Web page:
• I definitely agree with this. I suppose I should consider the eventuality that managers short-sightedly chasing poorly designed incentives might be reading what I have to say and failing to understand that it is they, and not the developers, that are the problem. But then again, I’m not sure any caveats I offer here are likely to help the poor folks working on this software.

  • Noam

    I think another aspect of rewriting using new cutting edge technology is that developers don’t want to maintain and write code from 1992. they want to get their hands on the latest and greatest.
    If the company does not move on, good developers will leave, and the company will only have “not great” developers.

    • That’s definitely true. Personally, if I were (and I have been) confronted with a situation in which I was managing a team with a nasty legacy code base, I’d challenge the team to figure out how to modernize strategic parts of the app without a rewrite. Turn the situation into the kind of challenge that talented developers can go chase, with the reward for figuring it out being a more pleasant tooling arrangement.

  • Kurt Guntheroth

    A ground-up rewrite would take fewer total hours. But incremental refectoring lets management see what it is buying sooner in terms of retiring technical debt. It’s a waterfall versus agile thing. It should be way easier to sell refactoring, but my experience is that management won’t buy either one.

  • Zed
  • DanoMano

    Ever heard of Netscape? Oh, not recently? They bought the farm thanks to siren’s song of a clean re-write. http://www.joelonsoftware.com/articles/fog0000000069.html

    Biggest mistake you can make (right after the mistake of accumulating technical debt until your codebase is in an “upside down” mortgage).

  • Prinz Rowan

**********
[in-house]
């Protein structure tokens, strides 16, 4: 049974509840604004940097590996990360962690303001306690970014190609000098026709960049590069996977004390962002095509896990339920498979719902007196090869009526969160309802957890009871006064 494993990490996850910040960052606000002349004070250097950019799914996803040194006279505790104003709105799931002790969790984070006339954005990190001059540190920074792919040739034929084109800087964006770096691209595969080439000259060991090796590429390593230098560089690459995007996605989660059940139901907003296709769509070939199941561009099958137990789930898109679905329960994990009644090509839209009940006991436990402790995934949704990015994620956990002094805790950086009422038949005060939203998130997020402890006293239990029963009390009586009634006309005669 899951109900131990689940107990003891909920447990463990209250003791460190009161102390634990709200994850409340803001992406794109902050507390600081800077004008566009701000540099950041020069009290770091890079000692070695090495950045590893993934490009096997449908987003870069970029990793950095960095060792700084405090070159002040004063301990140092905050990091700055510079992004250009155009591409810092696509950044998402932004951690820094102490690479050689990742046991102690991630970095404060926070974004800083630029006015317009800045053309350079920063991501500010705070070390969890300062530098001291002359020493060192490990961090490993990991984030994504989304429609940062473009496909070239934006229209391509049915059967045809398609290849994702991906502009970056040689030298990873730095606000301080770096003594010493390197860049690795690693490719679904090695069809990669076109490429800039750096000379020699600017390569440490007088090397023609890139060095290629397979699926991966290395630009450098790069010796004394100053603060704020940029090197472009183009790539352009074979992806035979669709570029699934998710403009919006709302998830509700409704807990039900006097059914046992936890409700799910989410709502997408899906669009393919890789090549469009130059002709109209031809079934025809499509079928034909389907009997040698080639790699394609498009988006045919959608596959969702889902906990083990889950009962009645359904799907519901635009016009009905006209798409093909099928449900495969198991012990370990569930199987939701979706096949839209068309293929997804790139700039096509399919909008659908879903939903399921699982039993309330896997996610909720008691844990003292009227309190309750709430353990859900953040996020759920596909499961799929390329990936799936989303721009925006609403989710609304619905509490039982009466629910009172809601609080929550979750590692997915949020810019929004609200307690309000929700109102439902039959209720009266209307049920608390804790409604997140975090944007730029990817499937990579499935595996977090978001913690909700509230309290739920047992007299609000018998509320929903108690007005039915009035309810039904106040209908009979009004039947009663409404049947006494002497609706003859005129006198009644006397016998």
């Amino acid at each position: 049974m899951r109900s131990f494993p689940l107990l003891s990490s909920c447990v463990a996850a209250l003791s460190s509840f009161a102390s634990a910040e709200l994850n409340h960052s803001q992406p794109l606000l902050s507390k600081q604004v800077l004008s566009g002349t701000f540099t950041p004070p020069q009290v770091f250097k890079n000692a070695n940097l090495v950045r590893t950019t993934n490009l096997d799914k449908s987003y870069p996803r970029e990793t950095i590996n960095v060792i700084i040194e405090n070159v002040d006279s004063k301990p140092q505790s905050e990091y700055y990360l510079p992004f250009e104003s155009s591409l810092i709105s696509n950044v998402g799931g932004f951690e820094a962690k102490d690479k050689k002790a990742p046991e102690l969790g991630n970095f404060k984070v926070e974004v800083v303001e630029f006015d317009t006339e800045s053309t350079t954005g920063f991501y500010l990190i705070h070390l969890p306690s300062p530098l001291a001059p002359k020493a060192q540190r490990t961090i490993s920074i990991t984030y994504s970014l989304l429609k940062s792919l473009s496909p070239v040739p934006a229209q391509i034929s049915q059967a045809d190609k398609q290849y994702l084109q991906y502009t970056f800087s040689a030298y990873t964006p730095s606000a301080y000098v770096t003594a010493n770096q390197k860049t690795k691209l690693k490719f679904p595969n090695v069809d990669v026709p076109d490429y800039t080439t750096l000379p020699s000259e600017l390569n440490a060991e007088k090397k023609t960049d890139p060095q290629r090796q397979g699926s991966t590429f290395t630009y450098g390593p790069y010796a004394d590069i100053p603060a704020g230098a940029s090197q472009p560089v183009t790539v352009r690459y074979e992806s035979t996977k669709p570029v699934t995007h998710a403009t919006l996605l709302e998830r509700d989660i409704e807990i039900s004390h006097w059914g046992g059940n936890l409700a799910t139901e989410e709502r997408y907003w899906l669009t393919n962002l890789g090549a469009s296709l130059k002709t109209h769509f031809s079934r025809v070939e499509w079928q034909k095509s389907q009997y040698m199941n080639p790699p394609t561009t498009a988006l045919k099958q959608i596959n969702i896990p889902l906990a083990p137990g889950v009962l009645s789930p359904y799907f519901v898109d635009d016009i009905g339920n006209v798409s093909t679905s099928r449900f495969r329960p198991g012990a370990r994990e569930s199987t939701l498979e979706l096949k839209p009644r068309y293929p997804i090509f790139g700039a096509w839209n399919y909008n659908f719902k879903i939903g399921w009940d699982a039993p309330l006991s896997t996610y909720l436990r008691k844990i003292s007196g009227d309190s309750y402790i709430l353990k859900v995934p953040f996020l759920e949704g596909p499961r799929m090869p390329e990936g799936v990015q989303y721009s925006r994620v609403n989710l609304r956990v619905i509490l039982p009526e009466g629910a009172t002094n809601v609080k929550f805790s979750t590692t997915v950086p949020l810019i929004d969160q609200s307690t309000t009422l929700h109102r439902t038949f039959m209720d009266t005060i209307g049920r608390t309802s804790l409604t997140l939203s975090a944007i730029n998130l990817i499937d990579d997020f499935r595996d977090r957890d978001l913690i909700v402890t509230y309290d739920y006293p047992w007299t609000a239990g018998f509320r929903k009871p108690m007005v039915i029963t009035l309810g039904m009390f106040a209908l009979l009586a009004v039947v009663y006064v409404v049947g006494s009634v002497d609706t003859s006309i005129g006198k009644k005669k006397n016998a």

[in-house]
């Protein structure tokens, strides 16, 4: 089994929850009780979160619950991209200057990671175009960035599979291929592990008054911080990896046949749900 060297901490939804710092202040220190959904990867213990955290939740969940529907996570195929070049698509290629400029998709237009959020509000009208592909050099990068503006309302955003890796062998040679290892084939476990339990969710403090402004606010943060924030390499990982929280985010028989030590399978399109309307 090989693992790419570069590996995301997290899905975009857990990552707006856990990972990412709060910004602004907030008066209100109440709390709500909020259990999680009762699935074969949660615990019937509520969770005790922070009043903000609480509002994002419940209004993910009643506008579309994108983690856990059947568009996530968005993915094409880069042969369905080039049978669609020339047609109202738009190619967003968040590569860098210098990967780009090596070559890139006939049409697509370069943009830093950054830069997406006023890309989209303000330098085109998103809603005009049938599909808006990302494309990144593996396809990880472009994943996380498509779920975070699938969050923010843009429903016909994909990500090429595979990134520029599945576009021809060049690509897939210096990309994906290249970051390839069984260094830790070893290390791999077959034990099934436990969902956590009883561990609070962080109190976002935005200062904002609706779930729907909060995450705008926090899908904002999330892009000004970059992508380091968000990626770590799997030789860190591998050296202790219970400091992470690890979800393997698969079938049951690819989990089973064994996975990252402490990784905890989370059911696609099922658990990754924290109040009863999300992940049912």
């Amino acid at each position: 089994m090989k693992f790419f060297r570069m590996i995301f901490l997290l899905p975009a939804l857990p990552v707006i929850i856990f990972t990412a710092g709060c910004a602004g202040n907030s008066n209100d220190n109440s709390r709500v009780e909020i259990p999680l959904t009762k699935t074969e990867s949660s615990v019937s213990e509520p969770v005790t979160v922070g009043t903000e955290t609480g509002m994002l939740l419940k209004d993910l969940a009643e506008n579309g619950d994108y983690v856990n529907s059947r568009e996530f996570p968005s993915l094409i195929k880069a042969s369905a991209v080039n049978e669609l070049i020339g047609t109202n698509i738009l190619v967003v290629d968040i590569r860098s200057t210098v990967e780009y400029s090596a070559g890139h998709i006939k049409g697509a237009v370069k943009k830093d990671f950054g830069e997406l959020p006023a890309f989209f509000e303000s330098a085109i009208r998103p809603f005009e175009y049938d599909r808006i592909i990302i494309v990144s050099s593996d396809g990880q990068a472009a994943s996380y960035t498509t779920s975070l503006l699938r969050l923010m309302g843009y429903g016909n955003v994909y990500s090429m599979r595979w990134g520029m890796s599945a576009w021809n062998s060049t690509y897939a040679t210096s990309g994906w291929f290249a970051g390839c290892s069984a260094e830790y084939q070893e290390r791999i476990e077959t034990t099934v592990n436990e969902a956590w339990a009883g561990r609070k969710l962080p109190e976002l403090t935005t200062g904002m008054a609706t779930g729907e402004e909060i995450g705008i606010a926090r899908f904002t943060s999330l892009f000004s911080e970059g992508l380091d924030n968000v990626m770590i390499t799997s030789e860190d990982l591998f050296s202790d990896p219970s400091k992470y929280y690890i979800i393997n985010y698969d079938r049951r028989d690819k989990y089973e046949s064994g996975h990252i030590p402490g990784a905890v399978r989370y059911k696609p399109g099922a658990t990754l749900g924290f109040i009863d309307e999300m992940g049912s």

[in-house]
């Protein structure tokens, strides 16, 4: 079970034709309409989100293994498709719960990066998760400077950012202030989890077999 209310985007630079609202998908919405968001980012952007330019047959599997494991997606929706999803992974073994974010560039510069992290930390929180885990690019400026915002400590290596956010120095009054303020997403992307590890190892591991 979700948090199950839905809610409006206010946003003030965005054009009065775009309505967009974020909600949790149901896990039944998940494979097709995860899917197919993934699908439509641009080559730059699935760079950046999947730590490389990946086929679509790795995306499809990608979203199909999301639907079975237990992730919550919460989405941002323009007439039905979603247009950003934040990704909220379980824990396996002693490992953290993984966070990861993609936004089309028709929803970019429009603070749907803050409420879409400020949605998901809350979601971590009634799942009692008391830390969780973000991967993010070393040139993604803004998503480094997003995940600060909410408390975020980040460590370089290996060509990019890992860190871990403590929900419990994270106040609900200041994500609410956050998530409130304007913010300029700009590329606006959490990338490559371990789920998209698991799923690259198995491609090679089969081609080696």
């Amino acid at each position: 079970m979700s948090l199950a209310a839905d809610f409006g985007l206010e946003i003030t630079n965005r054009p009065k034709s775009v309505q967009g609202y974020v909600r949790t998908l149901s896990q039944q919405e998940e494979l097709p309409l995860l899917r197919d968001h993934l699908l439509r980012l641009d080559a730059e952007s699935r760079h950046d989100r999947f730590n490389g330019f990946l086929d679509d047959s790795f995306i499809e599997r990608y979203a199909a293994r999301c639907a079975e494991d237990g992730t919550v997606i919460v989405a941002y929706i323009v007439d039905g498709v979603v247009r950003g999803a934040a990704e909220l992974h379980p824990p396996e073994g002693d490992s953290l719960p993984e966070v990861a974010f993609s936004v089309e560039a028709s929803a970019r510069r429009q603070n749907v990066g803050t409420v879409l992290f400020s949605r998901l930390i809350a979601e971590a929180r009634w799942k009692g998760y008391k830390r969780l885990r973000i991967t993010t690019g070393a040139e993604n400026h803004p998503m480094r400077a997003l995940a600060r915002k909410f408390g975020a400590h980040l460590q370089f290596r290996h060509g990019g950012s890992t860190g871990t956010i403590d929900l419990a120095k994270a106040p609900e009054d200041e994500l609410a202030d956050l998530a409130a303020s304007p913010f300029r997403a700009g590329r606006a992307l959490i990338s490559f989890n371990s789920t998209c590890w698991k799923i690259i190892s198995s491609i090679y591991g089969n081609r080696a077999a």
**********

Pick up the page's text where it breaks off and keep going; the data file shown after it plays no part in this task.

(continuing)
If you want to rewrite old code, just answer one question:

    “Do you really know, what the code does?”

    I’m just debugging code in a real time system, i have written two years ago.
    I did not really know, what the code should do and the reviewers wasn’t any better.
    Now i know, but time is runnig out.

  • The author writes:
    ‘The “big rewrite from scratch because this is a mess” is a losing strategy.’

    I tend to disagree. One example: Microsoft rewrote Exchange Server from scratch using C#. I think this was a wise decision.

    If your code is a mess, I would advise you to rewrite it from scratch, with the intent for the code to be well organised, modular, and well understood.

    I believe that working on and servicing messy code is a losing strategy.

    Another example from a different area: Architects nowadays build houses in a way that they can be cleaned easily. I would prefer to buy and live in such a house, rather than to live in a older house that needs more cleaning.

    • [citation needed] – I couldn’t find any write-up about that Exchange Server rewrite. How did you learn of it?

      • I cannot remember where and when I first read it. Was it WindowsITPro? I am not sure.

        Anyway, here is a good reference:


        Here are some more:



        If you perform the following Google search:

        Exchange Server rewritten in c#

        you will also get links to relevant pages of the two books that write about this fact:

        Pro Exchange Server 2013 Administration

        Microsoft Exchange Server 2013 Inside Out Mailbox and High Availability

        (the links from Google Books may be too long to include here).

        • Hey, sorry, I’ve had limited bandwidth for comment responses, and I’ve drafted another post on the NDepend blog to elaborate on my thoughts. But if you want to post a linq and Disqus won’t let you, email me or submit it through the “Ask Me a Question” form, and I’ll add an edit at the bottom of the post with the link.

          • Thank you so much, Eric! I think I will not be needing the extra space, unless Kevin Mote wants more info. Thanks, again!

  • Thomas Lassanske

    I had one project where the complete rewrite was actually the way to REDUCE risk.

    The 3D application I had inherited was written with an engine designed to take advantage of modern video game hardware (for multiple high-performance cores and high-end graphics hardware). It barely ran at an acceptable frame-rate on Core 2 Quad machines with modern GPUs, and we were to add features and make it run on single core Celeron machine with on-board graphics – a target with less than 5% of the horsepower of the then-current target… The engine was no longer supported, and no one on the team had worked with it, let alone on the application written on top of it.

    I had, however, worked with the engine several years before it had been modernized, and was confident that a single-threaded rewrite of the application’s functionality we needed would run acceptably and might be completed in the too-short time we had to complete the project (less than 4 months). I had no way of estimating the time needed to salvage the existing code, and time was ticking.